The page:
Re: qrp & tubes..glowbugs..sparks in keys??

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From: cebik@UTKVX.UTCC.UTK.EDU
Date: Sat Sep 16 1995 - 09:33:45 EDT


Ah, the nostalgia of it all. The smell of arc-ozone. The sell of a
blown electrolytic. The sight of glowing tubes (could only afford the
smaller 816s (I think they were--but just as mercury purple)). The
wrinkling plastic of the dial faces as they aged from the 6-v and 12-v
lamps behind them (#47 was a favorite). The sizzle of spilled coffee
dripping through the ventilation holes in the case and bubbling on the tubes.

However--he said, pinching himself to awakeness--everything has its
place. Nostalgia belongs to the eye-ball (or nowadays, e-mail) QSO; good
engineering practice belongs on the air--even for tubes. Recreating some
of those 1-tube transmitters and using them just to prove they still work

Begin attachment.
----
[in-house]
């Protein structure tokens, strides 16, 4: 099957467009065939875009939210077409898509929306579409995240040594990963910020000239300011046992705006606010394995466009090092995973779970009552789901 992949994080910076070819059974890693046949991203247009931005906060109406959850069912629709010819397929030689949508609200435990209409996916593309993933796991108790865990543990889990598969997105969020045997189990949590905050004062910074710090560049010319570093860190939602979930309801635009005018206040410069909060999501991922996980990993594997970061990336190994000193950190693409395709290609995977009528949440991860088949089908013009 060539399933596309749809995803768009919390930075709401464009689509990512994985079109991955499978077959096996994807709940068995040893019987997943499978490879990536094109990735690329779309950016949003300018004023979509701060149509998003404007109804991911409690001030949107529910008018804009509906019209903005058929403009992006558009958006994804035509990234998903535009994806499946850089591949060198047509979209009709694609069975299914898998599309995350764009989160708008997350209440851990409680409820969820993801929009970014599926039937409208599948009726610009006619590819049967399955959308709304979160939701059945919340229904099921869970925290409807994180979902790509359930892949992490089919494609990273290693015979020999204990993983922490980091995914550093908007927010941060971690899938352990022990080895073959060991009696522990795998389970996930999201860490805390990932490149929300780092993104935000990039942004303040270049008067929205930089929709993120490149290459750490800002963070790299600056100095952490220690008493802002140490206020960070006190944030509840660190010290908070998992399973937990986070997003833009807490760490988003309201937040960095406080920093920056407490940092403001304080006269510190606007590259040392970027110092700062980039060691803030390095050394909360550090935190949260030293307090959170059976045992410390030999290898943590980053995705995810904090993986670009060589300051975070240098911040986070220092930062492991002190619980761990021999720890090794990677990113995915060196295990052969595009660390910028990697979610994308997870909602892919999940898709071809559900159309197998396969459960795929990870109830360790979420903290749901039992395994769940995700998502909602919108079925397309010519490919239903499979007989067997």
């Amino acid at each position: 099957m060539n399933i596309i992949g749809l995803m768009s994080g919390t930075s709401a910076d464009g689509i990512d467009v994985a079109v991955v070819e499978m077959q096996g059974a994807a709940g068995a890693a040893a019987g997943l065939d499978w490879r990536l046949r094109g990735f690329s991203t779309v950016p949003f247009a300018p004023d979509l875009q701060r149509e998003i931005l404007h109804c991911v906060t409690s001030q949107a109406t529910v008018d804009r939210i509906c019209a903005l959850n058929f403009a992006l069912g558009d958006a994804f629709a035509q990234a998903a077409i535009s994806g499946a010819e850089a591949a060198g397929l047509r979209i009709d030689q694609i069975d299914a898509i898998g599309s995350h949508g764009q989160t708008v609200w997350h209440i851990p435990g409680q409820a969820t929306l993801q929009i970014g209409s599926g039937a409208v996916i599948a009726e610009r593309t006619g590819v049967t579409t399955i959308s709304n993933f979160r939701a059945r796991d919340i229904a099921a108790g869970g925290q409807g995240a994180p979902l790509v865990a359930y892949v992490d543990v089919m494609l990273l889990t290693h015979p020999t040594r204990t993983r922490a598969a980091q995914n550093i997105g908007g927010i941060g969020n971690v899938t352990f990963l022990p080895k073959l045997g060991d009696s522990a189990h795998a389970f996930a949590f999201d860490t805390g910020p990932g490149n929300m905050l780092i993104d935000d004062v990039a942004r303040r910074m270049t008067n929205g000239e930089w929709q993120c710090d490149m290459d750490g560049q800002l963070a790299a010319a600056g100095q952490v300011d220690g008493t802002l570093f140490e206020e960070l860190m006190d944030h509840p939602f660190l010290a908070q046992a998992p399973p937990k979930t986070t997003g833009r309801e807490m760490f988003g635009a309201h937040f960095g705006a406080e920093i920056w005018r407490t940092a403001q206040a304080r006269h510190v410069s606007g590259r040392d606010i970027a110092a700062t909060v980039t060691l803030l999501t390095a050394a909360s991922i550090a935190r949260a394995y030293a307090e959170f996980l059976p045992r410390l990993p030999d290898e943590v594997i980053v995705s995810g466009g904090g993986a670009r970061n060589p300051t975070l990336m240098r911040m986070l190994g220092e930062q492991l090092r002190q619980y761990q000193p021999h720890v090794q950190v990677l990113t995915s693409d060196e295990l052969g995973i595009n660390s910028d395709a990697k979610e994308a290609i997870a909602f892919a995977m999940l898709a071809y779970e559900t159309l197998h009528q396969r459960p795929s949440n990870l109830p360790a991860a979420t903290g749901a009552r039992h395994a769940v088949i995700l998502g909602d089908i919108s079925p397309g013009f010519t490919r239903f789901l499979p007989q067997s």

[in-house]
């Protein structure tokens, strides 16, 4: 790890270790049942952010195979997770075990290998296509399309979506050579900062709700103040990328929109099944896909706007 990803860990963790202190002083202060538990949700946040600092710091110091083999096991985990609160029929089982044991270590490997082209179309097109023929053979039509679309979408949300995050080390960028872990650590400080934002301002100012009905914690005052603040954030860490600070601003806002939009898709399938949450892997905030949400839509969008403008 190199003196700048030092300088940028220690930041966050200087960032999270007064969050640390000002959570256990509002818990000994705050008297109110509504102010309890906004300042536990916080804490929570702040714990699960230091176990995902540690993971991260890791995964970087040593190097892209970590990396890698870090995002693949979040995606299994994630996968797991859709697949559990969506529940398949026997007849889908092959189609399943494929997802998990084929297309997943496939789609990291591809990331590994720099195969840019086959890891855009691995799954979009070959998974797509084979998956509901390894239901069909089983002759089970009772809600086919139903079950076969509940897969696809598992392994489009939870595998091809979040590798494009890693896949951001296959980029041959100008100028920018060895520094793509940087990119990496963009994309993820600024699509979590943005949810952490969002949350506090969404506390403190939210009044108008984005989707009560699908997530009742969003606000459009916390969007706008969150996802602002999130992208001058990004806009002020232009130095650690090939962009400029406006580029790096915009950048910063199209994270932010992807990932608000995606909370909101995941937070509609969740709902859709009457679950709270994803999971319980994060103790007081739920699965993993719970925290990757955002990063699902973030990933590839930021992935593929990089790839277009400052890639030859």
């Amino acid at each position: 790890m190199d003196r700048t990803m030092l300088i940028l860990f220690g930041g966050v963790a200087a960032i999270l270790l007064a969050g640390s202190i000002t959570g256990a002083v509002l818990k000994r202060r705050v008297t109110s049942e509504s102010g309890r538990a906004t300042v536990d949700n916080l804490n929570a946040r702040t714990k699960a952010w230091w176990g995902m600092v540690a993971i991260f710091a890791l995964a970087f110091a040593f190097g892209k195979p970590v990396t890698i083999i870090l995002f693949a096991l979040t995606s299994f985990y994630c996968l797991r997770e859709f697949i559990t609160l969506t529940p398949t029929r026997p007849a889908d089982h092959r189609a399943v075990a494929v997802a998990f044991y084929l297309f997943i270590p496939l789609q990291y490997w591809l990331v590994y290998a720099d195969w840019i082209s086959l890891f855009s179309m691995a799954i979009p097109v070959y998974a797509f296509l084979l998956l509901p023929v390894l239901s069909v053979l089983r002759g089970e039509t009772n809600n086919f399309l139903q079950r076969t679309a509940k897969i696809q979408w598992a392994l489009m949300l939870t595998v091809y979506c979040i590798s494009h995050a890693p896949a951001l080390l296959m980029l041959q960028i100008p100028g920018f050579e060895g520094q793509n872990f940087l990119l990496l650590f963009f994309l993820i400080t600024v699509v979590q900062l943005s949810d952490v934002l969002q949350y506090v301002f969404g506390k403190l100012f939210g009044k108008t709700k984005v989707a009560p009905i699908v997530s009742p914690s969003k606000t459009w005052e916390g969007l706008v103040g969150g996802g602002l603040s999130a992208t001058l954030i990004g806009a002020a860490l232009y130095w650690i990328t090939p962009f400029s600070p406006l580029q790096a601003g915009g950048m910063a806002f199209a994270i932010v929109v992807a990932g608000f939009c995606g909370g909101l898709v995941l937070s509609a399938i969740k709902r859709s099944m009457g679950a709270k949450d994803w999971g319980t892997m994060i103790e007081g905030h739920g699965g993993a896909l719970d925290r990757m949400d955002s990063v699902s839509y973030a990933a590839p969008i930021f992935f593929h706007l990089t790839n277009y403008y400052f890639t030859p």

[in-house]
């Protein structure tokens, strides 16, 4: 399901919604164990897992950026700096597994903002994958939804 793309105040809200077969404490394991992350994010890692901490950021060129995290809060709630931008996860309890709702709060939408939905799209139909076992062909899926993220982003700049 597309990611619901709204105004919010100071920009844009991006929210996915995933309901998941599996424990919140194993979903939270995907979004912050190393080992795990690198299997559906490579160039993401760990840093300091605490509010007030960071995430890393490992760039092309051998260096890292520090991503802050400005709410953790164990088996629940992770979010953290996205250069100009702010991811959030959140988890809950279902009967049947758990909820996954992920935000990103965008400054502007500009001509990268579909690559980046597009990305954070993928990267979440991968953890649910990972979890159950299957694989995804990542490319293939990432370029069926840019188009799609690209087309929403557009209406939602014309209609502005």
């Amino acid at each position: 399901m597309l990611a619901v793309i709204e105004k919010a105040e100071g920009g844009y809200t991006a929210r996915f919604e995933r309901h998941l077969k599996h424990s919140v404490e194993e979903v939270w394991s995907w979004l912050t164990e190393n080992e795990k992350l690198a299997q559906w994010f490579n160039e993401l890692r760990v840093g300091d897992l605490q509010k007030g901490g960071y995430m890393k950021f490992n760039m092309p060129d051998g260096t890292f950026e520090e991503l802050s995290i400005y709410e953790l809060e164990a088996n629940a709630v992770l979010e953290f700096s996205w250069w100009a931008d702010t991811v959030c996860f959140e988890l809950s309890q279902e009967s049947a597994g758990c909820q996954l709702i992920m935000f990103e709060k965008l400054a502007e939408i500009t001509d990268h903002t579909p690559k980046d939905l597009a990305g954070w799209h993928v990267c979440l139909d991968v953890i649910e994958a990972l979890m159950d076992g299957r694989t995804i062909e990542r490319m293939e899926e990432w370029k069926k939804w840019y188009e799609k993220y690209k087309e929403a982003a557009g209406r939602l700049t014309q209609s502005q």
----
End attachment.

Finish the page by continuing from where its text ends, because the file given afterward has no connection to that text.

is one thing. Putting together a good QRP tube transmitter for regular
use is another. Let nostalgia also include all that one has learned or
can learn about vacuum tube circuitry before a regular-use tub rig hits
the air. The life and property you save may be your own. My J-38--the
one I used for my first ham contact--has got to last my ham lifetime, so
it will never again be used in a cathode keying circuit. Conversely, my
life has to last as long as the J-38, so never again will I used directly
rectified AC. Y'all can fill in the rest.

Now where was I--he said, slipping back into revery--ah, yes, the look
and feel of the remnants of an exploded wax capacitor all over everything
underneath the chassis. . . The gentle changes in the glow of OA2s and
VR-150s to follow the keying. . .

-73-
LB, W4RNL


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